Street but Sweet

THOUGHTS, TALES, AND TRIVIAL THINGS

Monday, April 10, 2006

The Gospel of Judas

What if the greatest story ever told were told from the villain's perspective?

Was intrigued by the National Geographic special about the Gospel of Judas. It was a two-hour show about how the 1,700-year-old codex was found (and sold and stolen and finally restored). For more on the show, check out the National Geographic website. You can also read a story about it in this New York Times link.

Just some interesting points that I got from the show:
  • It is illegal in Germany to name your child "Judas."
  • The portrayal of Judas may have indirectly contributed to anti-Semitism throughout the centuries.
  • Judas becomes increasingly evil from the earliest gospel (Mark) to the latest (John, where he is pretty much portrayed as Evil personified).
  • Judas is shown as a sort-of hero in the gospel of Judas. While the author/s of the gospel is/are unknown, it is likely that the origin of the text is the gnostics. The gnostics believed that the spirit is imprisoned by the body, and that death releases one's spirit. Thus, Jesus' death was seen as a good thing, and Judas' "betrayal" was crucial as it liberated Jesus from his "prison." The text also portrays Judas as the disciple closest to Jesus, in fact instructed by Jesus to sell his master out--so Judas was merely doing what he was told.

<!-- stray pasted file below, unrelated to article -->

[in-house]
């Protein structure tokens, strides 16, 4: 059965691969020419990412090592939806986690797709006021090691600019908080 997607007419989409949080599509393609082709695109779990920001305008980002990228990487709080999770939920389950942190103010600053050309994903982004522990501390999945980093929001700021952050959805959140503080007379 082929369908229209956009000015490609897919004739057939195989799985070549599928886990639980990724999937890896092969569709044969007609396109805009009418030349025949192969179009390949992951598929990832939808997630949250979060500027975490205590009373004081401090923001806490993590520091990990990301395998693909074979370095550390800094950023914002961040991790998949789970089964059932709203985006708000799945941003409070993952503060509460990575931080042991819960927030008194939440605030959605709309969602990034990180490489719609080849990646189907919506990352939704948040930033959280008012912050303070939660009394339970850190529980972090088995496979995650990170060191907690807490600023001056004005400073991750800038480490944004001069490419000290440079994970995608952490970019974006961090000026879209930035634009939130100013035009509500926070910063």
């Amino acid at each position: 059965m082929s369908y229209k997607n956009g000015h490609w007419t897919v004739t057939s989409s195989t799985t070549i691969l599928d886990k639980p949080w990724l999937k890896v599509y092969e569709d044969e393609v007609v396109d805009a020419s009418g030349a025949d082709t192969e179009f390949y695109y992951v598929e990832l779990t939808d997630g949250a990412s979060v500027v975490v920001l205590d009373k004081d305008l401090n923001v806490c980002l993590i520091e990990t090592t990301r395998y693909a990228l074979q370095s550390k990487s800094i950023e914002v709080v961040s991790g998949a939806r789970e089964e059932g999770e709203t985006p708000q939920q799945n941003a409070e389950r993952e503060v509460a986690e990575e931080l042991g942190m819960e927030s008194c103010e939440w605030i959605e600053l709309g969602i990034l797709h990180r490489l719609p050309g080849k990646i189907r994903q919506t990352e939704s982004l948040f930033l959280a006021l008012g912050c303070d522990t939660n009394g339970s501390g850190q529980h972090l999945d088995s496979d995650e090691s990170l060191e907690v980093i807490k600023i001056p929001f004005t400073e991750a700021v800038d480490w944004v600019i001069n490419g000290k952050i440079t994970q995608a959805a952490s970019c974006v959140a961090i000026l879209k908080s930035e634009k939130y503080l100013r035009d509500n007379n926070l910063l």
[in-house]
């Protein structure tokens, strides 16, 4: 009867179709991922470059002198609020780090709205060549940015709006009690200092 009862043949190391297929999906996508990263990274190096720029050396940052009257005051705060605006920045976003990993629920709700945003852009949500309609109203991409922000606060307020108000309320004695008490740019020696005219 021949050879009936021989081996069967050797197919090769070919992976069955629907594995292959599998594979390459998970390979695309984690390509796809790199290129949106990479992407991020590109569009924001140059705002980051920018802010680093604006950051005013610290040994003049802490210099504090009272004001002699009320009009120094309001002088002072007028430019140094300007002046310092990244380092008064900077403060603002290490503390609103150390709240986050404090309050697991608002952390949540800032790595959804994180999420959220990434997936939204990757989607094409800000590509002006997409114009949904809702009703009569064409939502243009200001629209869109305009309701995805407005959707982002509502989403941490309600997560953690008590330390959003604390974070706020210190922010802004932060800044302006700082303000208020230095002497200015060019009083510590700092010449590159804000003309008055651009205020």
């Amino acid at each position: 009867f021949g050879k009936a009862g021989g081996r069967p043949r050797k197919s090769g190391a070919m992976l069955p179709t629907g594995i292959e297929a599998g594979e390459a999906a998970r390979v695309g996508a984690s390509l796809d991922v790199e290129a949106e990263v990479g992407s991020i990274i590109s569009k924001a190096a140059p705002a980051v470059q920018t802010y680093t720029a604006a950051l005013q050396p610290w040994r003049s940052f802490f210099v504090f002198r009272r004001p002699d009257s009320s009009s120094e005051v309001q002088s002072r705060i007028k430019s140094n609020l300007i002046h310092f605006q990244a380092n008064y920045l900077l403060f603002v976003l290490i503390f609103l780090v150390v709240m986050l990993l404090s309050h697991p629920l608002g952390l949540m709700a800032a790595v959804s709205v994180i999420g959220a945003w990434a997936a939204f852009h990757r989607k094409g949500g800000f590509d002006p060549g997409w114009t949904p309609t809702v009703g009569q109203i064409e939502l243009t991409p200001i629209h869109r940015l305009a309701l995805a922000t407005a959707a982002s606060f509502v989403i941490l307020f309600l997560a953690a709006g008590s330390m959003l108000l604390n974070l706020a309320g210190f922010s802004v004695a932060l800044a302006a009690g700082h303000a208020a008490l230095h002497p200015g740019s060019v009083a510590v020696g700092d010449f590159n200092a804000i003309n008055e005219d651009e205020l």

• The text is more of a narrative, rather than an account of the historical Jesus or the historical Judas.
  • More than anything, the gospel of Judas shows that there wasn't a single unified form of Christianity in the first hundred years after Jesus' resurrection.
I've often wondered about God's plan, and how Judas' supposed betrayal fit into that. At the last supper, Jesus did say that one at the table would betray him--and Jesus, being the omniscient God, spoke of it as fact. So was Judas predestined to betray him? And if so, is he to burn in hell for something he was predestined to do? Of course there is the whole matter of free choice, and that he could have chosen not to betray Jesus. But then Jesus' revelation would not have been fulfilled.

The dork in me has so many questions and such a desire to understand, not completely (because I'm not conceited enough to think that's actually possible), but at least a little more. The rest I leave to faith.

For similar interesting shows, tune in to National Geographic's Secret Bible Week from April 30 to May 6.

1 Comments:

  • At 8:51 AM , Blogger lei said...

    i sooo wanted to watch this but alas we don't have cable... oh the injustice... ;)

     

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